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The platforms are a useful tool for posting information, but they can also be a flight from reality.

Tim Hearden, Western Farm Press

December 1, 2022

2 Min Read
Journalists tour Oregon State University's research brewery.Oregon State University

During one of the media outings I had the opportunity to attend in 2022, I heard a journalist wonder aloud whether we reporters “just write for each other” on social media – in this case, Twitter. The remark suggested the echo chamber isn’t necessarily a good thing, as the purpose of using social media for many of us is to reach readers, listeners or viewers.

But this comment was made before Elon Musk completed his purchase of Twitter and started implementing changes, the fallout from which has revealed that at least a few in our industry would indeed prefer just to write to each other.

According to the Columbia Journalism Review, Musk’s moves have prompted a stream of journalists to sign up for Mastadon, an open-source alternative. From initial reports, the experiment isn’t going very well. A group on the site that caters specifically to verified journalists, called journa.host, is being blocked by some other users for purportedly including “clickbait/tabloid journalists” and being ““willing to host some extremely scumbag journalist types,” according to users quoted by CJR.

Meanwhile, the journa.host group has been racked by infighting and journalistic “gatekeeping,” much to the amusement of media critics and Musk himself, according to Fox News. As more journalists moved onto the site, there were multiple reports of blocking, attacking and outright banning of users over political issues, FNC observes.

For instance, there was debate in the group as to whether a beer blogger should be considered a journalist, digital media consulted Heidi N. Moore noted. “Among the many irritating things about Mastadon,” she tweeted recently, “is that it enables status-chasing journalists to gatekeep their peers by judging whether they have enough clout or are useful to other people’s career ladder-climbing.”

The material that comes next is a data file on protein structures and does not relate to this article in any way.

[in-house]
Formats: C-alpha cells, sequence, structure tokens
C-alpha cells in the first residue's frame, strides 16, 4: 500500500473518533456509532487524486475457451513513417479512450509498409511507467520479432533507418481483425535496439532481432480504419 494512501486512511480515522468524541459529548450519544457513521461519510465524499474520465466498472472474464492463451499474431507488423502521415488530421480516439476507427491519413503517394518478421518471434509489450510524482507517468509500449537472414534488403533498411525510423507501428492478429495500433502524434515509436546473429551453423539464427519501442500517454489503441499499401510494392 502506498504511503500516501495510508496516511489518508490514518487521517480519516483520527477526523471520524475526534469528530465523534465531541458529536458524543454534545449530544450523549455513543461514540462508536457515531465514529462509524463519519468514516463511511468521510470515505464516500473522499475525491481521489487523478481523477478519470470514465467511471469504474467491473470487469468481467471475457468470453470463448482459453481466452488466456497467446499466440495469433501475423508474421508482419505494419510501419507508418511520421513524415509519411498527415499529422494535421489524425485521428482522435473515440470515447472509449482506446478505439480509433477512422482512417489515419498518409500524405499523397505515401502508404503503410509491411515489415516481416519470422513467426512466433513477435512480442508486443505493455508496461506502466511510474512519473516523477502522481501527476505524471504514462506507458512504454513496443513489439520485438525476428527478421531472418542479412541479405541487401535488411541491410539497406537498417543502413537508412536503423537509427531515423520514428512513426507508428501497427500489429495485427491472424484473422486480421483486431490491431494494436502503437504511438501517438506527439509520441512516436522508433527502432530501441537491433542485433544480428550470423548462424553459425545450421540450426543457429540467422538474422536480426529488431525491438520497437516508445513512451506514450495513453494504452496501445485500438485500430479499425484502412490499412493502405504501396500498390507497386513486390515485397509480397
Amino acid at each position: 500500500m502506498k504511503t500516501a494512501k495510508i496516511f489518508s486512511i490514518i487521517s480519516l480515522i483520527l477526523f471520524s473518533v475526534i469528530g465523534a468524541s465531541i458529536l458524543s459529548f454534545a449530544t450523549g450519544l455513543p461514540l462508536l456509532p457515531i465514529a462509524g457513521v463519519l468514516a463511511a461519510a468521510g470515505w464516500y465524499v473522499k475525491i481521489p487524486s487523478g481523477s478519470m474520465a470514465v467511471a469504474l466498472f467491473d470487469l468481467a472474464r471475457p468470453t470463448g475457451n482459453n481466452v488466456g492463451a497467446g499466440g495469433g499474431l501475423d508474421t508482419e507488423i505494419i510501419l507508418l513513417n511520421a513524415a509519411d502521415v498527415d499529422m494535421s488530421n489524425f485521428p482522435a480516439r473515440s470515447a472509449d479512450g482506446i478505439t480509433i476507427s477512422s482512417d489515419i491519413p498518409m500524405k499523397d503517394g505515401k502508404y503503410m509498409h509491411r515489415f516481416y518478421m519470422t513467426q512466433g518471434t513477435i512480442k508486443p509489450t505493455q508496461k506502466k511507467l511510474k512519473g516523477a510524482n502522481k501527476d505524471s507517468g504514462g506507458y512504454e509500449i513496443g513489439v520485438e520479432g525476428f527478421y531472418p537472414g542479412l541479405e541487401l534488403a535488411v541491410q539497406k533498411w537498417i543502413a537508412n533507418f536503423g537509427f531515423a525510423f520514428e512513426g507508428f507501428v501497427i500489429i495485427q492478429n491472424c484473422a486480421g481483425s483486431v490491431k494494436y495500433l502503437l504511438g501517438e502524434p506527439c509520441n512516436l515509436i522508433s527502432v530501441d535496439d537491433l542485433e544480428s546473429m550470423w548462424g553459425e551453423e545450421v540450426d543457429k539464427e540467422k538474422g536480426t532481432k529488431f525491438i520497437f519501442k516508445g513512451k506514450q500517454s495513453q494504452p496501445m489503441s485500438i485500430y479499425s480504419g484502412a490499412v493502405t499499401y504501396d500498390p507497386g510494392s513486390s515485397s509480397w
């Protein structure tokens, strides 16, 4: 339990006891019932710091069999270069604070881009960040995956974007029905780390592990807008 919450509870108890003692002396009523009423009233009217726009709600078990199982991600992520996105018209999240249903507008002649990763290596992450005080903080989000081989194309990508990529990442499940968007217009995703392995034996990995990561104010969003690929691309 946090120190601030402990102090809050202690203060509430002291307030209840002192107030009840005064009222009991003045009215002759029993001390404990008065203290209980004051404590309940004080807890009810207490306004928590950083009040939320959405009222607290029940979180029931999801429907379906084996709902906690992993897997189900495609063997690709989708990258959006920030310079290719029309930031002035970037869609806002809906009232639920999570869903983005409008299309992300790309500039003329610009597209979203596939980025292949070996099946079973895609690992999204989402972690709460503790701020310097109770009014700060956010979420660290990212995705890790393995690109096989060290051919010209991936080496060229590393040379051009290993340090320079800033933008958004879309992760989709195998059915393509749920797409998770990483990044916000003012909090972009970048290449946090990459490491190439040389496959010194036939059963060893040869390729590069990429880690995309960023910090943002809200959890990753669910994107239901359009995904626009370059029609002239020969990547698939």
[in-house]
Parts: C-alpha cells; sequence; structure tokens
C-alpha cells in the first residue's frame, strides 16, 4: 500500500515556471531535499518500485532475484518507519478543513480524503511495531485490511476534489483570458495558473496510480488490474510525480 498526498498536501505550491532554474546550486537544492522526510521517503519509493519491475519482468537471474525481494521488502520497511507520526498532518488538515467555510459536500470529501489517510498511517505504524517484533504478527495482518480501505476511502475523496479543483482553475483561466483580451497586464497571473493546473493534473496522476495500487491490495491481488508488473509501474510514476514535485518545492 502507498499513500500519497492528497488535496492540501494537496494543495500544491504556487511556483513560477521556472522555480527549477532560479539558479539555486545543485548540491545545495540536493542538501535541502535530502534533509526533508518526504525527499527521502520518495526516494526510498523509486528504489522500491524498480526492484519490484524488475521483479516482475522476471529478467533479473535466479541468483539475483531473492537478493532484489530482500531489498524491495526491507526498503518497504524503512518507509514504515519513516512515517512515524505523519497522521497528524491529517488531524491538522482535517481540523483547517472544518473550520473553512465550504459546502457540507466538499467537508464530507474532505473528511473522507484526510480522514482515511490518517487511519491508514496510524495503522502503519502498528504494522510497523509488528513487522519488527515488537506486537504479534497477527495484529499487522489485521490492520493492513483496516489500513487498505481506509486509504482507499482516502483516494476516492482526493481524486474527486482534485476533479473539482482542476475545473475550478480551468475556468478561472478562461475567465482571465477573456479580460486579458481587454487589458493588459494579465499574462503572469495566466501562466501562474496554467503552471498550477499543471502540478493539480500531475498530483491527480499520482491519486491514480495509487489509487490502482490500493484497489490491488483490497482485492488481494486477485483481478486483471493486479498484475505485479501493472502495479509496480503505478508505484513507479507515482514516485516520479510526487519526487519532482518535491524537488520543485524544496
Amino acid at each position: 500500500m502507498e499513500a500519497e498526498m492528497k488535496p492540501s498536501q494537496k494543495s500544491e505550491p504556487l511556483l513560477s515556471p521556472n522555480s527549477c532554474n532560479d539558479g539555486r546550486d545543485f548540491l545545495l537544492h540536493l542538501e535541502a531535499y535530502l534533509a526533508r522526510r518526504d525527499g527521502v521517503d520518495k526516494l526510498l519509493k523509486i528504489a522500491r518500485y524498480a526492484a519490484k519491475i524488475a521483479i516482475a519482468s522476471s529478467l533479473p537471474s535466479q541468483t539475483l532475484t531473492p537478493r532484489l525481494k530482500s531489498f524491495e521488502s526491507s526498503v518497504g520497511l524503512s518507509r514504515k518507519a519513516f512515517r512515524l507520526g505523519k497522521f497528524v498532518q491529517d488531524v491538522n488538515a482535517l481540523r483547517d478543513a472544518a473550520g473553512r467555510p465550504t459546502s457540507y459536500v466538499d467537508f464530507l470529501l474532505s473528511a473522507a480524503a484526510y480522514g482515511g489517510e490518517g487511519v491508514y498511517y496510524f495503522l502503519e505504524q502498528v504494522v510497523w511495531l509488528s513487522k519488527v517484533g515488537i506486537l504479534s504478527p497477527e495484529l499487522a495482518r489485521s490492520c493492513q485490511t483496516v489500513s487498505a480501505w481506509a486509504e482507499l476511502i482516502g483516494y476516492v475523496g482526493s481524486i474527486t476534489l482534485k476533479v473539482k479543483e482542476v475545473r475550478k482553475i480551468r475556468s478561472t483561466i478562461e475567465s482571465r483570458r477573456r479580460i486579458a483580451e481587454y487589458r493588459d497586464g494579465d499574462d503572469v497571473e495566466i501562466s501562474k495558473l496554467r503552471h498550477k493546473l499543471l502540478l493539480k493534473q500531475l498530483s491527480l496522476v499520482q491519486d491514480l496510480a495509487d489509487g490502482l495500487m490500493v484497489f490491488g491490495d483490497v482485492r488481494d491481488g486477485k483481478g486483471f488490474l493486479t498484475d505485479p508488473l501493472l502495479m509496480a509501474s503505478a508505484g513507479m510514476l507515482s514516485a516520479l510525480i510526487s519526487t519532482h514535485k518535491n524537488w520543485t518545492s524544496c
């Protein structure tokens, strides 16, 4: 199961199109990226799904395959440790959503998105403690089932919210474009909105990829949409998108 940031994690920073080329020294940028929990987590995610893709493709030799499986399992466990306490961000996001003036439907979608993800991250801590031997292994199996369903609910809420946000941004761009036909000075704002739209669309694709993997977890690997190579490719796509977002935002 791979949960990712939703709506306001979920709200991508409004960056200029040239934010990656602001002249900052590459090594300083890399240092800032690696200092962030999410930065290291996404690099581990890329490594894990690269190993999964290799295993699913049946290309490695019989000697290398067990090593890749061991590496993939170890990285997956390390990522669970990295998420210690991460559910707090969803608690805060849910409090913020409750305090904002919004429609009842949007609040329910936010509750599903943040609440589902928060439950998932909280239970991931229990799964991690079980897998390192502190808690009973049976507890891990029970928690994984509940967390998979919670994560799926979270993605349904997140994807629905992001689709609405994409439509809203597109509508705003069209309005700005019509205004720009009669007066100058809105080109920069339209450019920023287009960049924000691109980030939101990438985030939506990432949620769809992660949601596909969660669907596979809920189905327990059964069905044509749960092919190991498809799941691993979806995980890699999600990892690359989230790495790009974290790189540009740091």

The fiasco is instructive of the disruptive influence that social media has on this thing we call journalism, which I define simply as the gathering and disseminating of information. On one hand, social media is a useful tool for news organizations such as ours; Farm Press’ Facebook and Twitter pages publicize the content on our sites and foster conversations with readers.

But social media can also be a flight from reality, where people say things they wouldn’t say face-to-face. At our media gatherings, mainstream reporters worked cheerfully alongside food bloggers, outdoors podcasters and ag journalists (including me). There were no complaints such as “What are they doing here?” and there was very little discussion of politics.

I’ve sparred on social media with the best (or worst) of them over the years, but about two years ago I re-examined my social media presence. Today my platform of choice is LinkedIn, which caters to all sorts of businesses and professionals in an environment that’s very affirming. In our ever-changing world, echo chambers – even the ones we create for ourselves – are not our friends.

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